Then there was the insanity of suspending the entire independence campaign instead of taking advantage of lockdown to reach a ‘captive’ online audience much of which was previously unreached. The criticism is not that the SNP has failed in its effort to progress Scotland’s cause, but that there has been no such effort. Betimes it has seemed that the SNP/Scottish Government was actively striving to avoid opportunities to act. That continues to be the impression given. The ’emergency’ conference looks like yet another time-wasting device thought up on the spur of the moment.

Mr Russell tells us that “a plebiscite election is the only alternative” to the Section 30 referendum which remains the SNP’s preferred process despite all the criticism that they have effortlessly ignored of the past eight years. It isn’t the only option. It isn’t an option at all. Not if the aim is to actually move towards independence. Even if using a UK general election as a ‘de facto‘ Scottish referendum wasn’t a case of taking a stupid idea and wrapping it in stupid, the fact that the only point of the exercise is to return to where we are now makes it more stupid still. We know, because, the SNP/Scottish Government has told us, that the proposed referendum will have absolutely no effect. It will achieve nothing even in the unlikely event of a substantial win for the pro-independence side. We just go back to pleading for permission from the British Prime Minister. The ‘plan’ is no more than a bucket full of wishful thinking about pricking a democratic conscience that the British state simply does not possess.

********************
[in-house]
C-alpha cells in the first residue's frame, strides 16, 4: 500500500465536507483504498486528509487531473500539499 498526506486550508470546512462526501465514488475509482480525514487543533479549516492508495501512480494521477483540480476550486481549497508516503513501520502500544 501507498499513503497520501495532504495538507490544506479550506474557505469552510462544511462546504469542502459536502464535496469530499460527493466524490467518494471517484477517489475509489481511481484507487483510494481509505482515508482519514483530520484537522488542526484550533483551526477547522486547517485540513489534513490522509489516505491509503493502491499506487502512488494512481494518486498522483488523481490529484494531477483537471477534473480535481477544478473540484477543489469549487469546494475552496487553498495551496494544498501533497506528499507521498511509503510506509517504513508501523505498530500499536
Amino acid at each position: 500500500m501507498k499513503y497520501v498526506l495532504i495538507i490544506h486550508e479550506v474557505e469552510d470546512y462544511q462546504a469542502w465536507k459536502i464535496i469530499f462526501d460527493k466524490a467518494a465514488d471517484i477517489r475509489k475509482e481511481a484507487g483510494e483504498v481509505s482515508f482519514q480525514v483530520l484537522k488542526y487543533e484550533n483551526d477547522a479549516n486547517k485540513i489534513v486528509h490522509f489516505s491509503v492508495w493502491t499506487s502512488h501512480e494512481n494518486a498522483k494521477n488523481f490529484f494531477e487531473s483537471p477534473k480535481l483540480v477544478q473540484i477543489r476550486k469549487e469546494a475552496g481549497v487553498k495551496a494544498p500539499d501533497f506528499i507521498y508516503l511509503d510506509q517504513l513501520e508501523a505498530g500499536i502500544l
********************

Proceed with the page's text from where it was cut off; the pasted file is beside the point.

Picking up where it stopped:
This is a sample of the actual criticism directed your way, Mr Russell. If you ever decide to stop evading the issues raised and concerns expressed, I’m always available and ready to listen. Just don’t imagine I can be fobbed off with some of those devious politicians’ tricks.

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18 thoughts on “Tricks of the trade

  1. The key word in your piece is ‘stupid’. The SNP is led by someone who isn’t very smart, and who is surrounded by groupthinking acolytes. This guarantees poor, disastrous decision-making. It explains why every policy of Sturgeon’s has been a failure, and why Scotland has gone from working very nicely indeed under Salmond to everything being an utter mess now.

    Liked by 1 person

    1. It really isn’t the case that “every policy of Sturgeon’s has been a failure”. Scottish Child Payment, for example, has been a great success. Extending free bus travel. The Adult Disability Payment. There are many positives. There is a strong case against Sturgeon’s failures in relation to the constitutional issue. It doesn’t help that case to overstate the negatives.